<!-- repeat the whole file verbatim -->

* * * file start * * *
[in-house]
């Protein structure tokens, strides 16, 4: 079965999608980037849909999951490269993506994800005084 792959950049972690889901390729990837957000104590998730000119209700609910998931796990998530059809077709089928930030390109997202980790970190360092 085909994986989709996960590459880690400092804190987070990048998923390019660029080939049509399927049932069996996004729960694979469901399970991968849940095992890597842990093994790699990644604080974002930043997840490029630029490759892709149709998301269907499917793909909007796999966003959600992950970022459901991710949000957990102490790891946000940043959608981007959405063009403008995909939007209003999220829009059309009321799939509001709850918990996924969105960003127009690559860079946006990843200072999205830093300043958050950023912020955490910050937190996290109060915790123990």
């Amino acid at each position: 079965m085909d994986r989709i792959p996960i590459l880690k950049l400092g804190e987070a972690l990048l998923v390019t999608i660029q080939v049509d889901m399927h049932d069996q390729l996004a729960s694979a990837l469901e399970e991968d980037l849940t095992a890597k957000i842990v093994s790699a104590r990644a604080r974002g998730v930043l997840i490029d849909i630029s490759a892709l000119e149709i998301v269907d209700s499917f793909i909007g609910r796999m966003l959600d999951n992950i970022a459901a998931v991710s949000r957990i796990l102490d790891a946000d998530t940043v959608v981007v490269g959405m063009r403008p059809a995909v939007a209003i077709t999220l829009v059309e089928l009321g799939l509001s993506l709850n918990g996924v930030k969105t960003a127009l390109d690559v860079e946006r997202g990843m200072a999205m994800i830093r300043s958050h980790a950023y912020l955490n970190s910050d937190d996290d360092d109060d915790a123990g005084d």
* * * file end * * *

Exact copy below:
[in-house]
């Protein structure tokens, strides 16, 4: 079965999608980037849909999951490269993506994800005084 792959950049972690889901390729990837957000104590998730000119209700609910998931796990998530059809077709089928930030390109997202980790970190360092 085909994986989709996960590459880690400092804190987070990048998923390019660029080939049509399927049932069996996004729960694979469901399970991968849940095992890597842990093994790699990644604080974002930043997840490029630029490759892709149709998301269907499917793909909007796999966003959600992950970022459901991710949000957990102490790891946000940043959608981007959405063009403008995909939007209003999220829009059309009321799939509001709850918990996924969105960003127009690559860079946006990843200072999205830093300043958050950023912020955490910050937190996290109060915790123990």
């Amino acid at each position: 079965m085909d994986r989709i792959p996960i590459l880690k950049l400092g804190e987070a972690l990048l998923v390019t999608i660029q080939v049509d889901m399927h049932d069996q390729l996004a729960s694979a990837l469901e399970e991968d980037l849940t095992a890597k957000i842990v093994s790699a104590r990644a604080r974002g998730v930043l997840i490029d849909i630029s490759a892709l000119e149709i998301v269907d209700s499917f793909i909007g609910r796999m966003l959600d999951n992950i970022a459901a998931v991710s949000r957990i796990l102490d790891a946000d998530t940043v959608v981007v490269g959405m063009r403008p059809a995909v939007a209003i077709t999220l829009v059309e089928l009321g799939l509001s993506l709850n918990g996924v930030k969105t960003a127009l390109d690559v860079e946006r997202g990843m200072a999205m994800i830093r300043s958050h980790a950023y912020l955490n970190s910050d937190d996290d360092d109060d915790a123990g005084d």